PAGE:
Story By Amaani Siddeek & Emilia Roux
On the 26th of January 2021, thousands gathered across the country to protest against the Australia Day celebrations.
Between organisers, solidarity groups, and anti-establishment revolutionaries, protest movements are far more than a group of people uniting under a common cause.
Elizabeth Jarrett, a Gumbaynggir Dunghuttie Bundjalung woman and lead organiser of the Invasion Day 2021 protest, said the protest was an invitation for all to show solidarity with the Indigenous people of Australia.
“Invasion Day is always about solidarity, you know, it’s always about please come and support us no matter who you are,” said Ms. Jarrett.
But after an impromptu gathering breached agreements with the police, Ms. Jarrett clarified that there was a difference between being an ally and being an interloper.
“After we’d peacefully dispersed our crowd, and officially called the rally over, I do know that the [Australian Communist Party] were the ones in charge of the next little march, which ended up turning into police arrests and fines, which is not cool with us,” said Ms. Jarrett.
“You don’t come to a protest to say it’s like… going to someone else’s birthday party and blowing out their candles.”
Meet the Organiser: Elizabeth Jarrett
Professor James Goodman, noted that for protests, “that have focused on particular sectors of the community,” allies should recognise and respect that community’s leadership.
Not all groups agree on what a successful protest looks like. While organisers like Elizabeth Jarrett protest for their cause, others like the Australian Communist Party and the Socialist Alternative believe these issues to be a part of a wider cause.
Joseph Wannous, a spokesperson for the ACP, said that a protest’s “success” looks different to everyone.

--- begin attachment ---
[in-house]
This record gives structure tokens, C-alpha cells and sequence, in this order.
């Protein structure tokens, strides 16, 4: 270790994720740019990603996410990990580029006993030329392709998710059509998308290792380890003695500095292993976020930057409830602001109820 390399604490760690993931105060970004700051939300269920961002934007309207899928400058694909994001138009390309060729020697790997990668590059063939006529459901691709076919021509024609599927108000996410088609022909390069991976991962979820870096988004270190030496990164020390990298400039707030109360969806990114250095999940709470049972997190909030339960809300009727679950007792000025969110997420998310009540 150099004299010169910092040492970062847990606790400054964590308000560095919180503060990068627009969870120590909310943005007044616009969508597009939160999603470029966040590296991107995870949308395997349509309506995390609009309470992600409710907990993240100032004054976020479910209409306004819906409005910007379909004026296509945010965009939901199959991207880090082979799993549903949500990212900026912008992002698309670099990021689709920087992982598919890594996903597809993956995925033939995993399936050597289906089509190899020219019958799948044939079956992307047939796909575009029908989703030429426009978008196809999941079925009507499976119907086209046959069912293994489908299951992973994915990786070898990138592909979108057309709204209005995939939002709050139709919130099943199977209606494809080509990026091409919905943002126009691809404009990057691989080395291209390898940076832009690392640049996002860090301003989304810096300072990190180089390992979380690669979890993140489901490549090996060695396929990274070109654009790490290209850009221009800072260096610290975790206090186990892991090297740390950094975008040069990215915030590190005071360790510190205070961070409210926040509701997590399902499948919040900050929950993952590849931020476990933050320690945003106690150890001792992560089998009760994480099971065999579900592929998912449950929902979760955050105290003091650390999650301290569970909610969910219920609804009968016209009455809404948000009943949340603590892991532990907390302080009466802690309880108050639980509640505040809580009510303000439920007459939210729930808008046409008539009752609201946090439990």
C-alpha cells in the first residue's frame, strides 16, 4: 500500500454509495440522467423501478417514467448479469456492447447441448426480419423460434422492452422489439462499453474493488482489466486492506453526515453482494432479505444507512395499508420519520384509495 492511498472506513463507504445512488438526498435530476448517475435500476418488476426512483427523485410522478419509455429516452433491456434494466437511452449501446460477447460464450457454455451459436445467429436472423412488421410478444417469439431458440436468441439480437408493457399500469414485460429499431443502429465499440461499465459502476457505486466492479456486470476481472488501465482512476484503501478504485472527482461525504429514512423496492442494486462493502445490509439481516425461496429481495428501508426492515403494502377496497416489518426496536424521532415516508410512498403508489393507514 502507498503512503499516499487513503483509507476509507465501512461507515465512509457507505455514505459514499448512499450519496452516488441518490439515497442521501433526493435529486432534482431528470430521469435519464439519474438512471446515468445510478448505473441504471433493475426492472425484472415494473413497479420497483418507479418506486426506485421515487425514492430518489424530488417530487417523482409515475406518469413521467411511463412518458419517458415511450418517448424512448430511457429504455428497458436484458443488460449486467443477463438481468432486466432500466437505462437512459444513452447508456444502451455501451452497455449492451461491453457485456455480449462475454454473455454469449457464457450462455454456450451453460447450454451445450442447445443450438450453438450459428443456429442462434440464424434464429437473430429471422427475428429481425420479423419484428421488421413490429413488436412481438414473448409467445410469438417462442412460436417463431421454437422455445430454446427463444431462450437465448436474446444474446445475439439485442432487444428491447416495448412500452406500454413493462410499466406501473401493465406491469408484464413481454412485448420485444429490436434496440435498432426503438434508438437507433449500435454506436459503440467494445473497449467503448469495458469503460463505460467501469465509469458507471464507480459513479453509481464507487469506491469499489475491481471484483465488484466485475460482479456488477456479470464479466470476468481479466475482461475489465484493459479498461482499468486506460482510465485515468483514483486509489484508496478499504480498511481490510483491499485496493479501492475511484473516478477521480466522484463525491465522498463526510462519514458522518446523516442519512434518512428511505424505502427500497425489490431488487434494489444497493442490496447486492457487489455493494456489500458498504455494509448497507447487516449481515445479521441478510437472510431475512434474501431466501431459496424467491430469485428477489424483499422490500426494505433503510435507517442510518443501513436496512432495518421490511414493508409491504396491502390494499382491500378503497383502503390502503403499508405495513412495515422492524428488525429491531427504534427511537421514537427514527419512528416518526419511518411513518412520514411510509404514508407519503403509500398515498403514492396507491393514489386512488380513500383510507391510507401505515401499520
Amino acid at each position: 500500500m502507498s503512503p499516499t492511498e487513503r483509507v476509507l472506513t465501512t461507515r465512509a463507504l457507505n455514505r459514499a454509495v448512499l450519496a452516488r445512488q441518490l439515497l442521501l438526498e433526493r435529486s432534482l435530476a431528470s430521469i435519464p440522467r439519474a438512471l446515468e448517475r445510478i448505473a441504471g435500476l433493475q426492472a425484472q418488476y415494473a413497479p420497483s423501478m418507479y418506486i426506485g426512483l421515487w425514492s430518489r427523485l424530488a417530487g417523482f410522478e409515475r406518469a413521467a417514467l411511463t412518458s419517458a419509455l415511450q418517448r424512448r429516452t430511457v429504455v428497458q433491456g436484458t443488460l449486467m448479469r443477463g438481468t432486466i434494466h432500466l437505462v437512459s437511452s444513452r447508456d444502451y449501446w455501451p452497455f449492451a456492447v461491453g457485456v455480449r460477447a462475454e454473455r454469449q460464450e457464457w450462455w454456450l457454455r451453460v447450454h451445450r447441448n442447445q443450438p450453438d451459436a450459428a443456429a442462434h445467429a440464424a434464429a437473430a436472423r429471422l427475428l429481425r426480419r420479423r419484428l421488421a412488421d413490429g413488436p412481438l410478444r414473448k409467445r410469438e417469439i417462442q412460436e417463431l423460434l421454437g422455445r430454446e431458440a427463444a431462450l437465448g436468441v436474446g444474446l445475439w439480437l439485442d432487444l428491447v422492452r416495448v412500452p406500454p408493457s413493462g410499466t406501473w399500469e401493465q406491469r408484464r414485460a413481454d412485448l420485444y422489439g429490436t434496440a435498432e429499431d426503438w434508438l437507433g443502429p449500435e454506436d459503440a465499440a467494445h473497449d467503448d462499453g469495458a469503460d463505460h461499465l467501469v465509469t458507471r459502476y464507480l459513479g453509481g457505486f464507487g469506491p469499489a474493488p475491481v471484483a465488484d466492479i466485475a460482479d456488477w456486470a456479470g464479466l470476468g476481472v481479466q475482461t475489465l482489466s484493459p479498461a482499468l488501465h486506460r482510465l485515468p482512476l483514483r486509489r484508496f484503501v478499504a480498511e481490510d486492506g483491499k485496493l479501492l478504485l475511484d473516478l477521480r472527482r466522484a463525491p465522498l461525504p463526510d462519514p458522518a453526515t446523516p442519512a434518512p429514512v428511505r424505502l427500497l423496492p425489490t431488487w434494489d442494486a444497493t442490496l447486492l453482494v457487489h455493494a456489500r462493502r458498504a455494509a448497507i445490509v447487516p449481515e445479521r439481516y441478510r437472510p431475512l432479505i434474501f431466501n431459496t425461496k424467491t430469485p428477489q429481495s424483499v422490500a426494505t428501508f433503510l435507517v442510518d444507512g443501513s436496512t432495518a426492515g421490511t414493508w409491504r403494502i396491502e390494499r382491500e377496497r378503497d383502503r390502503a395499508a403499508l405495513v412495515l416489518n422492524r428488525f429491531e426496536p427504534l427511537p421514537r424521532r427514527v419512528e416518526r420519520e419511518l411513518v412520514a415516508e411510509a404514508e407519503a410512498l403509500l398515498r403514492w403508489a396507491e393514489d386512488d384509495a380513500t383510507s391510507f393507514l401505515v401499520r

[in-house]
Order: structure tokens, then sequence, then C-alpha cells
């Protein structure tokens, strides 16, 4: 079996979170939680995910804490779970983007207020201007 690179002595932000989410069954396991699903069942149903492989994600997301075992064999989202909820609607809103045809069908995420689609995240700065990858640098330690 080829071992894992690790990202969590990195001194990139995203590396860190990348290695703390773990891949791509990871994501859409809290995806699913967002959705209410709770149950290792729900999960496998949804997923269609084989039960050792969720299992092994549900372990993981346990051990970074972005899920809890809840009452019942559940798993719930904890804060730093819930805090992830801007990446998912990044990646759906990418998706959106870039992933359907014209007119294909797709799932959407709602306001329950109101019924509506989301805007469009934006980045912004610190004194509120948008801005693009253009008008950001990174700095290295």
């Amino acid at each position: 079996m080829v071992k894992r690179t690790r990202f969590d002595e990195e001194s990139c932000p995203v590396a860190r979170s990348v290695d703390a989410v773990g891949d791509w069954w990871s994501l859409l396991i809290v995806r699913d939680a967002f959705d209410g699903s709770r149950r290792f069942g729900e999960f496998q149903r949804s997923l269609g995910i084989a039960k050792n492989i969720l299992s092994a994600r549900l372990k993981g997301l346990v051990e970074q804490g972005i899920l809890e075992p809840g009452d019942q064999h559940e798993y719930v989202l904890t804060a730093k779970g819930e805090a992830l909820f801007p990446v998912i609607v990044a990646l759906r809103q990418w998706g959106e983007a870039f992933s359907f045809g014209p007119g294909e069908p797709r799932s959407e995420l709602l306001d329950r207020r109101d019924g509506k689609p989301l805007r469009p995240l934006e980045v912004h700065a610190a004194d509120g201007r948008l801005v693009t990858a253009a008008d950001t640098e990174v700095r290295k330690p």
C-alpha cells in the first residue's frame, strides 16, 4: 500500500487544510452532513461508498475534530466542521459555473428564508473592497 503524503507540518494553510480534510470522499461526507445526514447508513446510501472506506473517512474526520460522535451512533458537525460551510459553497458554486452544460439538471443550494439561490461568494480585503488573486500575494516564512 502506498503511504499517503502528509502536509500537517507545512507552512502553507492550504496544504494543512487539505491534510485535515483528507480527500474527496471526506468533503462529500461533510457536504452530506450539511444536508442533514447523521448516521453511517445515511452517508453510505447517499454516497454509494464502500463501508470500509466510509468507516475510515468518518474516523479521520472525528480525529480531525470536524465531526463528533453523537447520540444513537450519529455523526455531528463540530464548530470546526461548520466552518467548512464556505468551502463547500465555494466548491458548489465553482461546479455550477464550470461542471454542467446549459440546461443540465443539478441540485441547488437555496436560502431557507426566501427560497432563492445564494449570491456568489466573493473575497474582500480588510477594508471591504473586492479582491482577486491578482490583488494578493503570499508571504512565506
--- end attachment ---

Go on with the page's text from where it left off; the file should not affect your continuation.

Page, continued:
“In terms of the one in The Domain, how do you measure that type of thing? Like, is it getting land rights back? Or, is it bringing awareness to the issue? I’ve got pretty high standards myself,” said Mr. Wannous.
Meet the Australian Communist Party: Ally or Interloper?
Differing views of success and how to achieve that is one of the reasons protests can escalate into clashes of violence, and according to Goodman, can even transform into broader movements.
“There’s a long history of groups seeking to produce more far-reaching change in society, more revolutionary change,” said Goodman, a sentiment that is echoed by the ACP and SA’s website manifestos.
However, clashes between revolutionary groups and authorities have given groups like the ACP and SA a negative reputation among protest organisers.
But Ms. Jarrett isn’t quick to denounce the aid of solidarity groups, saying that what Australia needs is better education on how to be a “good ally.”
“Don’t get yourself fined. Don’t make us look like rubbish. But sadly, a couple of people and whatever happened didn’t go that way,” said Ms. Jarrett.
“Luckily, that’s why we have the Palestinians all the time. A big Muslim presence, Asian presence. Like everyone knows, it’s Invasion Day. Are you proud to invade the land? If not, come and commemorate with us and share some peace and prosperity and education.”
It’s a sentiment that the Free Palestine Movement founder, Nasser Mashni, can relate to.
Meet the Free Palestine Movement: Ally or Interloper?
The Palestinian movement and Indigenous Rights movement have been closely allied, with both groups showing solidarity at each other’s protests.
At their best, protests can be a powerful change-making tool, and at worst, they can provide the conditions for violence and uproar – a fear that has increasingly become a deterrent for many people of the public.
But to people like Vinil Kae, who have attended many protests over the years, they believe we can expect more protesting than ever before.
“The problems of our world haven’t just disappeared underneath the pandemic, whether it’s the issues facing the Indigenous people, the increasing poverty in our society, or the environmental crisis,” said Mr. Kae.